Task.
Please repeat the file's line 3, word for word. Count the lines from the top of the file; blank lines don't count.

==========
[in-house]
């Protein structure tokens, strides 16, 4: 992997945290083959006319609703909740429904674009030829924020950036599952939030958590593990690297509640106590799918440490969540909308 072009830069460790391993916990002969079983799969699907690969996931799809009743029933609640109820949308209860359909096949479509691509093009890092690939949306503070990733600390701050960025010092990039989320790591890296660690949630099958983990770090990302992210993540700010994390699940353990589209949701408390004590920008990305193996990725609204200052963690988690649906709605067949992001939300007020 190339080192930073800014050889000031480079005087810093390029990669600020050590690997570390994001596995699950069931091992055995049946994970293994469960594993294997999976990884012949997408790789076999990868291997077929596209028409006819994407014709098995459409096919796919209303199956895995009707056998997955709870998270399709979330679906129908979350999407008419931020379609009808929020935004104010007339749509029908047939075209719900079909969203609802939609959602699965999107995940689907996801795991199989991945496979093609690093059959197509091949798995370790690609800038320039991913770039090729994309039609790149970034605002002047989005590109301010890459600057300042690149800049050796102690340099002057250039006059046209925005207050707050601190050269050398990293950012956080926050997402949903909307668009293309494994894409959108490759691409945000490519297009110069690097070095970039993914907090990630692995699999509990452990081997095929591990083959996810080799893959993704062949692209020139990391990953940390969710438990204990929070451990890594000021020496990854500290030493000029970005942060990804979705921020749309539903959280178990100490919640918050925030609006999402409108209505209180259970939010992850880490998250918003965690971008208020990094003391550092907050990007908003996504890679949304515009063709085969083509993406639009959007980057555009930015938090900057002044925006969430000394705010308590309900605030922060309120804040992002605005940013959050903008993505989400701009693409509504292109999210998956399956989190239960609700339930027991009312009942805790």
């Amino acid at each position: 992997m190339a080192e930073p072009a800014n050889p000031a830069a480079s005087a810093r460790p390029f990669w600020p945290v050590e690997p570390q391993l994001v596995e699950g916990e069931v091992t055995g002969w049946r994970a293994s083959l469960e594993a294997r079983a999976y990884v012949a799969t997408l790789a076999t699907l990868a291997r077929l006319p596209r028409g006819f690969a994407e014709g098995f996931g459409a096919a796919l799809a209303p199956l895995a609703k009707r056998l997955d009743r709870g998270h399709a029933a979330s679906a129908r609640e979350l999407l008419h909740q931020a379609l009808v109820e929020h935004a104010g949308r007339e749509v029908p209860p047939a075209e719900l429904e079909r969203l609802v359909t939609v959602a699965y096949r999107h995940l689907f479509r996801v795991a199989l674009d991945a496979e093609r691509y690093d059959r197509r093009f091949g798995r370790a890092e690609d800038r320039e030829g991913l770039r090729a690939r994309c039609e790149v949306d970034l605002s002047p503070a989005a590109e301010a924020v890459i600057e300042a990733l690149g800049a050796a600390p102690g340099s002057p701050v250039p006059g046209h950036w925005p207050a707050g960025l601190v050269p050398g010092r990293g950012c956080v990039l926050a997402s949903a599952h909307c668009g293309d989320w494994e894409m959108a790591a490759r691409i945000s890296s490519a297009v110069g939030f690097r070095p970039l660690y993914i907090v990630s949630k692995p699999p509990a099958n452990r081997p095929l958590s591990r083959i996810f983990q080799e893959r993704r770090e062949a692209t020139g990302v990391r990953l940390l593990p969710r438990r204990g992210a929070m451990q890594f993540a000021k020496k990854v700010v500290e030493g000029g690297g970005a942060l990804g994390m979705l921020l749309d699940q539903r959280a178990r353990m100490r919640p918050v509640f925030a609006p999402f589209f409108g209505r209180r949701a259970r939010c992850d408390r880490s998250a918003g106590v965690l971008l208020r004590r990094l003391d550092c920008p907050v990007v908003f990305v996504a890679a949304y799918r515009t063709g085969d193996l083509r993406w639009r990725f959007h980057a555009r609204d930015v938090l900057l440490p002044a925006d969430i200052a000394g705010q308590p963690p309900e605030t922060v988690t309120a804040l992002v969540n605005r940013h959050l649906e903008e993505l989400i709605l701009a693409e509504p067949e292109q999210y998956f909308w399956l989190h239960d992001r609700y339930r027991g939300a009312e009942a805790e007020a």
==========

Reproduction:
């Amino acid at each position: 992997m190339a080192e930073p072009a800014n050889p000031a830069a480079s005087a810093r460790p390029f990669w600020p945290v050590e690997p570390q391993l994001v596995e699950g916990e069931v091992t055995g002969w049946r994970a293994s083959l469960e594993a294997r079983a999976y990884v012949a799969t997408l790789a076999t699907l990868a291997r077929l006319p596209r028409g006819f690969a994407e014709g098995f996931g459409a096919a796919l799809a209303p199956l895995a609703k009707r056998l997955d009743r709870g998270h399709a029933a979330s679906a129908r609640e979350l999407l008419h909740q931020a379609l009808v109820e929020h935004a104010g949308r007339e749509v029908p209860p047939a075209e719900l429904e079909r969203l609802v359909t939609v959602a699965y096949r999107h995940l689907f479509r996801v795991a199989l674009d991945a496979e093609r691509y690093d059959r197509r093009f091949g798995r370790a890092e690609d800038r320039e030829g991913l770039r090729a690939r994309c039609e790149v949306d970034l605002s002047p503070a989005a590109e301010a924020v890459i600057e300042a990733l690149g800049a050796a600390p102690g340099s002057p701050v250039p006059g046209h950036w925005p207050a707050g960025l601190v050269p050398g010092r990293g950012c956080v990039l926050a997402s949903a599952h909307c668009g293309d989320w494994e894409m959108a790591a490759r691409i945000s890296s490519a297009v110069g939030f690097r070095p970039l660690y993914i907090v990630s949630k692995p699999p509990a099958n452990r081997p095929l958590s591990r083959i996810f983990q080799e893959r993704r770090e062949a692209t020139g990302v990391r990953l940390l593990p969710r438990r204990g992210a929070m451990q890594f993540a000021k020496k990854v700010v500290e030493g000029g690297g970005a942060l990804g994390m979705l921020l749309d699940q539903r959280a178990r353990m100490r919640p918050v509640f925030a609006p999402f589209f409108g209505r209180r949701a259970r939010c992850d408390r880490s998250a918003g106590v965690l971008l208020r004590r990094l003391d550092c920008p907050v990007v908003f990305v996504a890679a949304y799918r515009t063709g085969d193996l083509r993406w639009r990725f959007h980057a555009r609204d930015v938090l900057l440490p002044a925006d969430i200052a000394g705010q308590p963690p309900e605030t922060v988690t309120a804040l992002v969540n605005r940013h959050l649906e903008e993505l989400i709605l701009a693409e509504p067949e292109q999210y998956f909308w399956l989190h239960d992001r609700y339930r027991g939300a009312e009942a805790e007020a």